CIOs are under pressure to accelerate digital transformation. CFOs are under pressure to reduce wasteful spending. And economic turmoil combined with unpredictable cloud costs are taking the priority tug-of-war to a whole new level.
Public cloud comes with a lengthy list of benefits – agility and flexibility, secure data storage, better application performance, staff optimization and the ability to leverage new technologies. But these convenient capabilities all come at a premium.
Beyond billing for unused resources, businesses often end-up paying public cloud providers for the same data multiple times (storage, transfer and compute), making them, bit for bit, the most expensive option available. What’s more, their usage-based models mean that the costs can vary drastically from month to month, making expenses unpredictable.
On-premises infrastructure is no better; cloud migration continues for good reason. Connectivity options are limited which exposes your data and applications to unexpected interruptions. Purchasing servers and other hardware requires a significant amount of upfront capital. There are also ongoing OpEx required to manage, monitor and maintain on-premises infrastructure to consider. Continuously buying new hardware, software and licenses adds up over time.
This conundrum has IT leaders feeling like they must choose between the lesser of two evils – and continue butting heads with CFOs in the process. However, there is a third option.
Consider Bare Metal Servers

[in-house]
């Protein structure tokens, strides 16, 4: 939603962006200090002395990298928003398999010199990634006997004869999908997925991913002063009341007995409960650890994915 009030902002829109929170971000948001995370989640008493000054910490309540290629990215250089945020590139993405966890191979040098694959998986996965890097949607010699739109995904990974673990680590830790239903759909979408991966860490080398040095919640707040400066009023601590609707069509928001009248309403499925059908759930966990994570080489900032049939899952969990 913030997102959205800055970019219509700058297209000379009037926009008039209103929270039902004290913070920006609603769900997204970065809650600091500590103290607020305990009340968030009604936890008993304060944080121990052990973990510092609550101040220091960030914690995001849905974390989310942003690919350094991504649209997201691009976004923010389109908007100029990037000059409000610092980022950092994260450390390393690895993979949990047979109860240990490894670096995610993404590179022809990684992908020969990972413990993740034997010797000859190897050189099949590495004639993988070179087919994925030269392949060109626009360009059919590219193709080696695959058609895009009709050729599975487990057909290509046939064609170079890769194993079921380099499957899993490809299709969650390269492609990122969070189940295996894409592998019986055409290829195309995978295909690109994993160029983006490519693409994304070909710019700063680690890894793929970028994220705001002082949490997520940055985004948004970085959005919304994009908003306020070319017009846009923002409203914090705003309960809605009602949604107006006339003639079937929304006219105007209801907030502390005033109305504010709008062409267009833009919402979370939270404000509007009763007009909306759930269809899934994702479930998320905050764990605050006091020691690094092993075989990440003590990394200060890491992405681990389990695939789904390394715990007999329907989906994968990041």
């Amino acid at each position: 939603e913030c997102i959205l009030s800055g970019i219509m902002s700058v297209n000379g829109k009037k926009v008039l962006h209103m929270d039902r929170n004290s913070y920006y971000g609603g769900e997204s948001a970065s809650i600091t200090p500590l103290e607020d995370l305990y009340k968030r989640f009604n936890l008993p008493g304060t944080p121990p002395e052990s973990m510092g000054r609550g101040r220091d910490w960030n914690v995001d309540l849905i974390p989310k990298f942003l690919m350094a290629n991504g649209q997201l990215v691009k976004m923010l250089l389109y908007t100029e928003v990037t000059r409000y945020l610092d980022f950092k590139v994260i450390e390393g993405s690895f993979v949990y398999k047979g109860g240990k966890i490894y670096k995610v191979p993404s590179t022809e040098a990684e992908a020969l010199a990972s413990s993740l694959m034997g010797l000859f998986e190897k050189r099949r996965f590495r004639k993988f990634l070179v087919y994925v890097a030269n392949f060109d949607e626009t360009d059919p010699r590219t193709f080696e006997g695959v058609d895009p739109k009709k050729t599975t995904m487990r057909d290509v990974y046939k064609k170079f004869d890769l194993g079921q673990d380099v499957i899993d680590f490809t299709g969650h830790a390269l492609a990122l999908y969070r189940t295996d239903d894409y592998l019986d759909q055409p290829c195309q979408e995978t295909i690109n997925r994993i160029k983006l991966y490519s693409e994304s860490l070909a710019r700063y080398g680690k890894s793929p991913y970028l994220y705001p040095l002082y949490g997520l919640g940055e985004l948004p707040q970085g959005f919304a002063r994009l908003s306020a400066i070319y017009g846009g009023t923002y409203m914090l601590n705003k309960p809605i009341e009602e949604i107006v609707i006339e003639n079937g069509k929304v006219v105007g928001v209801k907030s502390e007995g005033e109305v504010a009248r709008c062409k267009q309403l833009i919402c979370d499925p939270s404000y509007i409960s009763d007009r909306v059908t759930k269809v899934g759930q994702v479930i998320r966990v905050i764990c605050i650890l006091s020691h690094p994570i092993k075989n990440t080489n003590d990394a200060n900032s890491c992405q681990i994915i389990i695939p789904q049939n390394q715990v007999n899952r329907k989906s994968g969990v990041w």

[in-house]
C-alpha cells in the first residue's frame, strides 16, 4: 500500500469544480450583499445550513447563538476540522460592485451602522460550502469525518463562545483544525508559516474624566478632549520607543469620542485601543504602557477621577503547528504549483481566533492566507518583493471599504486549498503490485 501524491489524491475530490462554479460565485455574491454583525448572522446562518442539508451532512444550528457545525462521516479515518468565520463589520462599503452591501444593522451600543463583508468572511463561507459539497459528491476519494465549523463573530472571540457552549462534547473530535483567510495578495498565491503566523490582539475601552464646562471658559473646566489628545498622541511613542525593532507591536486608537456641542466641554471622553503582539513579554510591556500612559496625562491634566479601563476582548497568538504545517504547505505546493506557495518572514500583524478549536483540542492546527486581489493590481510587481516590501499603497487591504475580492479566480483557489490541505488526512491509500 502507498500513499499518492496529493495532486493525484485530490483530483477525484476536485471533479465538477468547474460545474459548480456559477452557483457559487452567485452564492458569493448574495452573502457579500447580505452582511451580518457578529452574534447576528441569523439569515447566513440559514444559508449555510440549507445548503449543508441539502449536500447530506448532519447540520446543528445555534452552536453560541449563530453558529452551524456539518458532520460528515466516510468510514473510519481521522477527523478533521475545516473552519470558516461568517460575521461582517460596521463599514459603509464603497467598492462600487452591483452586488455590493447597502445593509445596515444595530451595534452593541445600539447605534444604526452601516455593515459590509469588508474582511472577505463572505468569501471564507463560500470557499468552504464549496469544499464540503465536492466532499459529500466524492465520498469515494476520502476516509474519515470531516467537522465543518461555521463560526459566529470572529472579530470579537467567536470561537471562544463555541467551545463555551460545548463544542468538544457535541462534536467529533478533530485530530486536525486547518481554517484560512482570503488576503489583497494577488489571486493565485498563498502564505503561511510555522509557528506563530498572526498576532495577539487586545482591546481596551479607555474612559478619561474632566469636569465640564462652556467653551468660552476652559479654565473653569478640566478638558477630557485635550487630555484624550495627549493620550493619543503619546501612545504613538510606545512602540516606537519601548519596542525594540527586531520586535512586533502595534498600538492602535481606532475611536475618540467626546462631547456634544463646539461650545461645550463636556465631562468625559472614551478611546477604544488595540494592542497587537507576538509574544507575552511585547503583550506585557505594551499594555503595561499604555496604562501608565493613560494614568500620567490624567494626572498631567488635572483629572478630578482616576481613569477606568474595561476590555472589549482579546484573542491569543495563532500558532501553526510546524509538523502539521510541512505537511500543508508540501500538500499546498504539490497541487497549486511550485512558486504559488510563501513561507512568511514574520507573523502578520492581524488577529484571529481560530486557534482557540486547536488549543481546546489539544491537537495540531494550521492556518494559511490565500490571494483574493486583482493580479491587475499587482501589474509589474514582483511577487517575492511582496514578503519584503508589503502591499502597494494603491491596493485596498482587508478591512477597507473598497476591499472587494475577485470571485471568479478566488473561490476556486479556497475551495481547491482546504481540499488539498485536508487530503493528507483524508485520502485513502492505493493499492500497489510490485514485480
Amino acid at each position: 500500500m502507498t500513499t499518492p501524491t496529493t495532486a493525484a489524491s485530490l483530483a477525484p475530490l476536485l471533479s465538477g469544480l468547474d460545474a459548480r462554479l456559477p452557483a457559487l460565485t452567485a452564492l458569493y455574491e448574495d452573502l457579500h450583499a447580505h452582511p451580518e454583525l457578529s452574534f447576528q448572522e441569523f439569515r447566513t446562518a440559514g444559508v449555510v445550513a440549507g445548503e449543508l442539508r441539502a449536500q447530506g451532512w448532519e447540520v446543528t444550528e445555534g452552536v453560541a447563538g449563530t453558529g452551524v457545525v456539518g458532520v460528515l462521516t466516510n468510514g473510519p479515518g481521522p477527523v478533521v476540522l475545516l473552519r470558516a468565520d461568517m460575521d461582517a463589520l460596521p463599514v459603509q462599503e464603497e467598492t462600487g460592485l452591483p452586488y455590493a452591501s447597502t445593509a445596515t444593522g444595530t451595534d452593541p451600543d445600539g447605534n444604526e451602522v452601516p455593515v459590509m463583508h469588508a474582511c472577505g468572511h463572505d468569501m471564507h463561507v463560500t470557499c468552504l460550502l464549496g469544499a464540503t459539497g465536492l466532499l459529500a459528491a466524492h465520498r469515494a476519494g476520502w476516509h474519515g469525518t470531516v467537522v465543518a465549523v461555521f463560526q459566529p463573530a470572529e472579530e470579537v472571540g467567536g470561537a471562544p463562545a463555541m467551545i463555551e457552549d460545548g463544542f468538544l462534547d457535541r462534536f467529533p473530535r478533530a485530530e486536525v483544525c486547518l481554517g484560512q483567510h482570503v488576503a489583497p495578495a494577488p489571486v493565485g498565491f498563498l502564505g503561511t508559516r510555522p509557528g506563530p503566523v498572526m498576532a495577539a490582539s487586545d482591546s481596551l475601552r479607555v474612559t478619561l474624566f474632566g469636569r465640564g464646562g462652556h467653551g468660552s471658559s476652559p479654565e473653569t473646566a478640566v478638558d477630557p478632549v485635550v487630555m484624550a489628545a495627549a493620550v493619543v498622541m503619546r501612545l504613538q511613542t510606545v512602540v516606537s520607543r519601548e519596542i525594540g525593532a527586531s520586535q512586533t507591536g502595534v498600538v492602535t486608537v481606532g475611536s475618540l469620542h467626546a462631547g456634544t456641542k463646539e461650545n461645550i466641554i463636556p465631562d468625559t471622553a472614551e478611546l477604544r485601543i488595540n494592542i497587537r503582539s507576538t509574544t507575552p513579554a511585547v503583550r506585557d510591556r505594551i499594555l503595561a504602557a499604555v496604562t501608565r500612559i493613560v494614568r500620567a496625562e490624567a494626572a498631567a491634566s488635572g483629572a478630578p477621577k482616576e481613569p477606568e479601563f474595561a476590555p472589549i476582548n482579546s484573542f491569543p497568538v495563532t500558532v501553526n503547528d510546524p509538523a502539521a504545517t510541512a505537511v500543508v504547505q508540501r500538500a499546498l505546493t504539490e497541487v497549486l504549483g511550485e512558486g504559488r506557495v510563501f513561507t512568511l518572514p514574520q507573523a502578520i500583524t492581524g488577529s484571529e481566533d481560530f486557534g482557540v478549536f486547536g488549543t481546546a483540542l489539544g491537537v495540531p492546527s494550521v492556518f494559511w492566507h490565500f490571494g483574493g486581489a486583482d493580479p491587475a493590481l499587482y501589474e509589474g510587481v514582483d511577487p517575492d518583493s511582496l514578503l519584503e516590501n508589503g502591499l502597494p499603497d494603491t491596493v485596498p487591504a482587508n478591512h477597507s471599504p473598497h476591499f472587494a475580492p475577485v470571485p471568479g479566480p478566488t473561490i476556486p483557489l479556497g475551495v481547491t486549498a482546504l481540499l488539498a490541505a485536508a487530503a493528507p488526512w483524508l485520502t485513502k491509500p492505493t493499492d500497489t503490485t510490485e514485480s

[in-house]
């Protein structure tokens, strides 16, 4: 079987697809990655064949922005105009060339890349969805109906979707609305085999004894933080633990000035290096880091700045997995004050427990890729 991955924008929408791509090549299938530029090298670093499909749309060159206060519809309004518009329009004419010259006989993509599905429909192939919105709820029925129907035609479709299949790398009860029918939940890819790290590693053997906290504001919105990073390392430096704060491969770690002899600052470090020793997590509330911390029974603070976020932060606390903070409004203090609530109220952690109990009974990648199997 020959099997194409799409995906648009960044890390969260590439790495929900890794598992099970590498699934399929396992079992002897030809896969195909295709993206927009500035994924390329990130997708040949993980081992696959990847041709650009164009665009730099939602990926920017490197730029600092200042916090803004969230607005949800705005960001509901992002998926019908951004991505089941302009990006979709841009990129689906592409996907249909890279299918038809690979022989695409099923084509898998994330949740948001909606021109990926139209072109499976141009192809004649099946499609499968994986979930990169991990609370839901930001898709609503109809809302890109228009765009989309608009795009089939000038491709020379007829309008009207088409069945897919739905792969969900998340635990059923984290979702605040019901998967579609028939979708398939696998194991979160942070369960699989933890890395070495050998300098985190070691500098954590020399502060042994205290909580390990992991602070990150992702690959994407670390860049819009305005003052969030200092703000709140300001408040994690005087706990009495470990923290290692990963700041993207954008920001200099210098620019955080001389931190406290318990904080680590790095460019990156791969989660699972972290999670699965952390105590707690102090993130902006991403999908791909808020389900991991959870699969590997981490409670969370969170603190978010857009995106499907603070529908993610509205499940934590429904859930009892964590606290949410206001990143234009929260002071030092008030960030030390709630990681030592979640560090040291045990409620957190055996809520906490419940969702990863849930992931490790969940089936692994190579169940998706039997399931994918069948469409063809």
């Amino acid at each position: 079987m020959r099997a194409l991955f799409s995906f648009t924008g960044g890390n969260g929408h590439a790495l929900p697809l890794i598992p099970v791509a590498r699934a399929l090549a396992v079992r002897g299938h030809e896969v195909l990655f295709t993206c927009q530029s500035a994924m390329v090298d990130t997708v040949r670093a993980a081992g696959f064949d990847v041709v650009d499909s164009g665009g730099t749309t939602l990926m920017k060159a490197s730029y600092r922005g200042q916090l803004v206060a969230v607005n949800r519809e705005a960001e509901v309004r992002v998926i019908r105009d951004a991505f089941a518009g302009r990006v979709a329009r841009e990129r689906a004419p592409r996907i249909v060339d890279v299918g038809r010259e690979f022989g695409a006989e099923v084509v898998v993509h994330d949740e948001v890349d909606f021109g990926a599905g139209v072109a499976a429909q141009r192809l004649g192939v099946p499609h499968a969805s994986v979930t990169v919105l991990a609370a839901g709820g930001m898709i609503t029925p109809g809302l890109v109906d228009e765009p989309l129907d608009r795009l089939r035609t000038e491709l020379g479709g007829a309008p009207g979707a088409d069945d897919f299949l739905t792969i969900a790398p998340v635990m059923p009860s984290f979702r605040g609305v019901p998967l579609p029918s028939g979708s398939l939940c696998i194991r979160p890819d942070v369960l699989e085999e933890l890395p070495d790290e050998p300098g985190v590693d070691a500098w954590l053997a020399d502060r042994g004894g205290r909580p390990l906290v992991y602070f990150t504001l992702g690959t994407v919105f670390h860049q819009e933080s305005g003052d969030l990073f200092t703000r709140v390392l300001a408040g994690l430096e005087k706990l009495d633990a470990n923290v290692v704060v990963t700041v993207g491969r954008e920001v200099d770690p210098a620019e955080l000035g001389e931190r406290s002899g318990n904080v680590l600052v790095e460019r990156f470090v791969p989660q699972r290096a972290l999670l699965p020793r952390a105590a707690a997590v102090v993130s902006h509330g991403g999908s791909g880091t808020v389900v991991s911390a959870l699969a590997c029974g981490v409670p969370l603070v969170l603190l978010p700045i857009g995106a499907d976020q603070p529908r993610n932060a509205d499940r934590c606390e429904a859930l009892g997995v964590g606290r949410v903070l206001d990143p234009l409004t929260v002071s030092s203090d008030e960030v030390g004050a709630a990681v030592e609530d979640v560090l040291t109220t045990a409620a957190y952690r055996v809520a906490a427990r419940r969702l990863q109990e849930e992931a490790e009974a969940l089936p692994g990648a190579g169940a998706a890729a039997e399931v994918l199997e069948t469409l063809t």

When you get down to brass tacks, bare metal servers are surprisingly affordable and come with highly predictable monthly costs. They also deliver the capabilities today’s organizations require – performance, security and control.
Think about it.
A Bare Metal server is 100% dedicated to the business and designed to maximize capacity. There are no “noisy neighbors” competing for bandwidth, disk I/O, CPU and other resources.
Another plus: they’re secure and private because they’re single-tenant platforms, which is especially crucial for highly regulated industries like healthcare, FinServ and government.
Bare metal servers are also a blank slate. Businesses can configure them however they want. And with the ability to upgrade quickly and easily, organizations can stay nimble.
Arguably the best part about bare metal servers is that contracts are straightforward and flexible by default. Companies pay a set fee for the time used, and that’s it.
So the next time you’re feeling stuck between a rock and a hard place when it comes to advancing your digital initiatives and cutting costs, think about bare metal servers. They may just be the right solution for you (and your CFO).
Want to learn more about the Bare Metal Resurgence?